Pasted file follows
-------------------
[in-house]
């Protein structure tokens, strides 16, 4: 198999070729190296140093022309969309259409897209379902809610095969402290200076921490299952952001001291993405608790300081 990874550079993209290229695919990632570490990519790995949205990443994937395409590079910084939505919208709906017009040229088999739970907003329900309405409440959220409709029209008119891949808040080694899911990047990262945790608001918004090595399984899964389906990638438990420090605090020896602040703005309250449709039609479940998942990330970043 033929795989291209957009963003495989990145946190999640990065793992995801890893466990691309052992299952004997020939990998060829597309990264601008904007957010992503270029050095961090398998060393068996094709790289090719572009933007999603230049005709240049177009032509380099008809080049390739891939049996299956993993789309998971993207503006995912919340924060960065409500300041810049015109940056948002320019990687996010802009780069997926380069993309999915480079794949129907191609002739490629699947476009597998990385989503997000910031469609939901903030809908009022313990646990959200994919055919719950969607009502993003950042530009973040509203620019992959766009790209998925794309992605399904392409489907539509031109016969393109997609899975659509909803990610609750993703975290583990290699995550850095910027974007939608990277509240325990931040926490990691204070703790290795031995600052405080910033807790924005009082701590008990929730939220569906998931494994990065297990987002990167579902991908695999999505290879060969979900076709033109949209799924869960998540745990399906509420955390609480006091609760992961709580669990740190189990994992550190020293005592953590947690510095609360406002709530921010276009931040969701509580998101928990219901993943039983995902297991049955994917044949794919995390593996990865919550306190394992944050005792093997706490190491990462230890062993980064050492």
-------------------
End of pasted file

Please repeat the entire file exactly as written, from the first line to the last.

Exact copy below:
[in-house]
């Protein structure tokens, strides 16, 4: 198999070729190296140093022309969309259409897209379902809610095969402290200076921490299952952001001291993405608790300081 990874550079993209290229695919990632570490990519790995949205990443994937395409590079910084939505919208709906017009040229088999739970907003329900309405409440959220409709029209008119891949808040080694899911990047990262945790608001918004090595399984899964389906990638438990420090605090020896602040703005309250449709039609479940998942990330970043 033929795989291209957009963003495989990145946190999640990065793992995801890893466990691309052992299952004997020939990998060829597309990264601008904007957010992503270029050095961090398998060393068996094709790289090719572009933007999603230049005709240049177009032509380099008809080049390739891939049996299956993993789309998971993207503006995912919340924060960065409500300041810049015109940056948002320019990687996010802009780069997926380069993309999915480079794949129907191609002739490629699947476009597998990385989503997000910031469609939901903030809908009022313990646990959200994919055919719950969607009502993003950042530009973040509203620019992959766009790209998925794309992605399904392409489907539509031109016969393109997609899975659509909803990610609750993703975290583990290699995550850095910027974007939608990277509240325990931040926490990691204070703790290795031995600052405080910033807790924005009082701590008990929730939220569906998931494994990065297990987002990167579902991908695999999505290879060969979900076709033109949209799924869960998540745990399906509420955390609480006091609760992961709580669990740190189990994992550190020293005592953590947690510095609360406002709530921010276009931040969701509580998101928990219901993943039983995902297991049955994917044949794919995390593996990865919550306190394992944050005792093997706490190491990462230890062993980064050492």